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Adam Bede by George Eliot

I reckon it's wi' bein' a Methody


"Thee

may'st well talk o' trouble bein' a good thing, Seth, for thee thriv'st on't. Thee look'st as if thee know'dst no more o' care an' cumber nor when thee wast a babby a-lyin' awake i' th' cradle. For thee'dst allays lie still wi' thy eyes open, an' Adam ne'er 'ud lie still a minute when he wakened. Thee wast allays like a bag o' meal as can ne'er be bruised--though, for the matter o' that, thy poor feyther war just such another. But ye've got the same look too" (here Lisbeth turned to Dinah). "I reckon it's wi' bein' a Methody. Not as I'm a-findin' faut wi' ye for't, for ye've no call to be frettin', an' somehow ye looken sorry too. Eh! Well, if the Methodies are fond o' trouble, they're like to thrive: it's a pity they canna ha't all, an' take it away from them as donna like it. I could ha' gi'en 'em plenty; for when I'd gotten my old man I war worreted from morn till night; and now he's gone, I'd be glad for the worst o'er again."

"Yes," said Dinah, careful not to oppose any feeling of Lisbeth's, for her reliance, in her smallest words and deeds, on a divine guidance, always issued in that finest woman's tact which proceeds from acute and ready sympathy; "yes, I remember too, when my dear aunt died, I longed for the sound of her bad cough in the nights, instead of the silence that came when she was gone. But now, dear friend, drink this other cup of tea and eat a little more."

"What!" said Lisbeth, taking the

cup and speaking in a less querulous tone, "had ye got no feyther and mother, then, as ye war so sorry about your aunt?"

"No, I never knew a father or mother; my aunt brought me up from a baby. She had no children, for she was never married and she brought me up as tenderly as if I'd been her own child."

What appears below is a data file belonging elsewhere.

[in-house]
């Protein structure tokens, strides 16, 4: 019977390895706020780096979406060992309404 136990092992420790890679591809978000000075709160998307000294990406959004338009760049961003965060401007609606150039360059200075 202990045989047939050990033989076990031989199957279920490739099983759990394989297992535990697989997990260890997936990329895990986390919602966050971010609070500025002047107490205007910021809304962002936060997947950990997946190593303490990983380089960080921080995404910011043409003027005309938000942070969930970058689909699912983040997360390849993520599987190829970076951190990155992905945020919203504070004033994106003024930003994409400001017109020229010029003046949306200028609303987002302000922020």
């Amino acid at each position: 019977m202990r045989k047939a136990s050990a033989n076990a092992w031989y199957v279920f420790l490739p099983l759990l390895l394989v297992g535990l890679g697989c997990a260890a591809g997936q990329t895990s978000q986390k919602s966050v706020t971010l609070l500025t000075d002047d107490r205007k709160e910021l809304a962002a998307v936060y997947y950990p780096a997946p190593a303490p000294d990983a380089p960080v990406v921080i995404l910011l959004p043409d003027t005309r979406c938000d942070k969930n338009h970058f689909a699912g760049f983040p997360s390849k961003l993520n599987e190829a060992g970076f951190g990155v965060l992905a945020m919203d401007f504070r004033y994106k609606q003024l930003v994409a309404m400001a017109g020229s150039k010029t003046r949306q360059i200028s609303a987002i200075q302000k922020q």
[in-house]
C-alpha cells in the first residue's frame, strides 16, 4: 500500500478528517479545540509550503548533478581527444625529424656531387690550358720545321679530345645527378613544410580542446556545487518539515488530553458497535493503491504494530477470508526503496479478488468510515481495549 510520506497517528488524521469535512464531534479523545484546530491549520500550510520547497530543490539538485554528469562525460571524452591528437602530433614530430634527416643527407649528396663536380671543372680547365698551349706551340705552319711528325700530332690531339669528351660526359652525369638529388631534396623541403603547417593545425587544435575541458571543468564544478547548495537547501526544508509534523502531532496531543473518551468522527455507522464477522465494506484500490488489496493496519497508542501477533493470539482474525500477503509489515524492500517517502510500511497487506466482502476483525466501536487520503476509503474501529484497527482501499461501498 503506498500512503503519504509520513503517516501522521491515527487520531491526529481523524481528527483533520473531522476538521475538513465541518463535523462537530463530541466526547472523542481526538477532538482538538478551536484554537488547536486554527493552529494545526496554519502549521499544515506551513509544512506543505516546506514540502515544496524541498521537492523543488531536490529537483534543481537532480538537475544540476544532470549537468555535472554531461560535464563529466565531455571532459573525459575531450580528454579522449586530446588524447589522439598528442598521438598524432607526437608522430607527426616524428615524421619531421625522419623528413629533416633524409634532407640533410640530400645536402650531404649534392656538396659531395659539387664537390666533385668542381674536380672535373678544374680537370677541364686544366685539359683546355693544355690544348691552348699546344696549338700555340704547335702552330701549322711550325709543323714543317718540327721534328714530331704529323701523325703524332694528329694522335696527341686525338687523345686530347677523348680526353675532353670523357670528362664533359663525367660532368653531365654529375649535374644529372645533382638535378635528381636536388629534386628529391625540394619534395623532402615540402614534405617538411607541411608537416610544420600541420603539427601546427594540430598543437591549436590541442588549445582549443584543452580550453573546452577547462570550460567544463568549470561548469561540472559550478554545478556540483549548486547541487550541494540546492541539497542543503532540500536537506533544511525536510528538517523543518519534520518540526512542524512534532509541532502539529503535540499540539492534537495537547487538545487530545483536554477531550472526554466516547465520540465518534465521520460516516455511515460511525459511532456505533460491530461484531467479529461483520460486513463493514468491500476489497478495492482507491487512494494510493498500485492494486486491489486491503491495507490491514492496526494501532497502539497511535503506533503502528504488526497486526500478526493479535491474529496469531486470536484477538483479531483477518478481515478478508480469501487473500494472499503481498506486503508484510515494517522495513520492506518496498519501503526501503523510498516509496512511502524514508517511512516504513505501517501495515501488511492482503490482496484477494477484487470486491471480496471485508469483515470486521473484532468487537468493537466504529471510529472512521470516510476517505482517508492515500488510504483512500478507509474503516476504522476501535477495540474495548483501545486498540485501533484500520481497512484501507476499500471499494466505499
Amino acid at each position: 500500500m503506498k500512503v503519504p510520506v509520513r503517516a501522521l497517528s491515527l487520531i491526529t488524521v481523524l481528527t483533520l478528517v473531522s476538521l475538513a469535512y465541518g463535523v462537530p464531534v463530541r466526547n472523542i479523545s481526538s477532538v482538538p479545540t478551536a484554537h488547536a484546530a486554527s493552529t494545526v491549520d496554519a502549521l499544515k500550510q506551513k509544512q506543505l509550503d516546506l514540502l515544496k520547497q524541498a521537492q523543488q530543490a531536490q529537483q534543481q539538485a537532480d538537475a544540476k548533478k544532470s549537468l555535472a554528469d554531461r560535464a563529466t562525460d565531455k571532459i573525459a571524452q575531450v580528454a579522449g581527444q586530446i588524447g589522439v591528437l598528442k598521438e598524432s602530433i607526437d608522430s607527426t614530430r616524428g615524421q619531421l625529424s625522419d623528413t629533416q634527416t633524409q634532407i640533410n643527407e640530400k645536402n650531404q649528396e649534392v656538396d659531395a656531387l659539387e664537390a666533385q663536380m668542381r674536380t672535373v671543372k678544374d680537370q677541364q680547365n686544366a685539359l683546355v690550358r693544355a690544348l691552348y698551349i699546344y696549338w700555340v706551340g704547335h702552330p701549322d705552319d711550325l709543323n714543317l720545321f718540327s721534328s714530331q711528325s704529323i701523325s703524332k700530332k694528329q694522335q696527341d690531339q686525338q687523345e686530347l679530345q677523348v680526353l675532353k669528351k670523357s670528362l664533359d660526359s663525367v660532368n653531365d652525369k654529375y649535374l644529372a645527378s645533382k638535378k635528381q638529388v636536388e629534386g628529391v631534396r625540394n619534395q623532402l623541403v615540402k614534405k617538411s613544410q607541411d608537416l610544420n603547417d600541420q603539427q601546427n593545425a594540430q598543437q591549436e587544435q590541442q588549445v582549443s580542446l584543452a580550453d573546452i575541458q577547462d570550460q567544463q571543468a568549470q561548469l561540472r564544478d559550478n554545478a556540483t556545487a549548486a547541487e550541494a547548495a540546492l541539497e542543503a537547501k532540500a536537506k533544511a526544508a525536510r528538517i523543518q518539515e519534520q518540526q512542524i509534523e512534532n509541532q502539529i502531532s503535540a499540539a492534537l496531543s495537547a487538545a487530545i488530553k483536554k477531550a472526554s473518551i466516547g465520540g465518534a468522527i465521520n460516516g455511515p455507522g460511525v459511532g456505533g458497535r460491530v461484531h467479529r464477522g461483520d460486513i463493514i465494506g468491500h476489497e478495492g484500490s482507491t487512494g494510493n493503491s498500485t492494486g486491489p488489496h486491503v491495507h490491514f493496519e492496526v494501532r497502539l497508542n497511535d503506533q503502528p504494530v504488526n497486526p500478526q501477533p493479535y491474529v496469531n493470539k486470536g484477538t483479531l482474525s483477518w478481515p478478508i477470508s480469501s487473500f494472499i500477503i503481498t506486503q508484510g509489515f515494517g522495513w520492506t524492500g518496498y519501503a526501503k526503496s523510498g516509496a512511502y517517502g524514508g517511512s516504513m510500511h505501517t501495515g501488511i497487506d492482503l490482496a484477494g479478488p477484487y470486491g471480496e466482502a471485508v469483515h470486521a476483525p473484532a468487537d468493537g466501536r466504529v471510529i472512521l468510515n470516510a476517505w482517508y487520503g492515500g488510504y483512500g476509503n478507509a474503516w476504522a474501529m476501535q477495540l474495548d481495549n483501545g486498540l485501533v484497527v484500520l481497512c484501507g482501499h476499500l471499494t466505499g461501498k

"Eh, she'd fine work wi' ye, I'll warrant, bringin' ye up from a babby, an' her a lone woman--it's ill bringin' up a cade lamb. But I daresay ye warna franzy, for ye look as if ye'd ne'er been angered i' your life. But what did ye do when your aunt died, an' why didna ye come to live in this country, bein' as Mrs. Poyser's your aunt too?"

Dinah, seeing that Lisbeth's attention was attracted, told her the story of her early life--how she had been brought up to work hard, and what sort of place Snowfield was, and how many people had a hard life there--all the details that she thought likely to interest Lisbeth. The old woman listened, and forgot to be fretful, unconsciously subject to the soothing influence of Dinah's face and voice. After a while she was persuaded to let the kitchen be made tidy; for Dinah was bent on this, believing that the sense of order and quietude around her would help in disposing Lisbeth to join in the prayer she longed to pour forth at her side. Seth, meanwhile, went out to chop wood, for he surmised that Dinah would like to be left alone with his mother.

Lisbeth sat watching her as she moved about in her still quick way, and said at last, "Ye've got a notion o' cleanin' up. I wouldna mind ha'in ye for a daughter, for ye wouldna spend the lad's wage i' fine clothes an' waste. Ye're not like the lasses o' this countryside. I reckon folks is different at Snowfield from what they are here."


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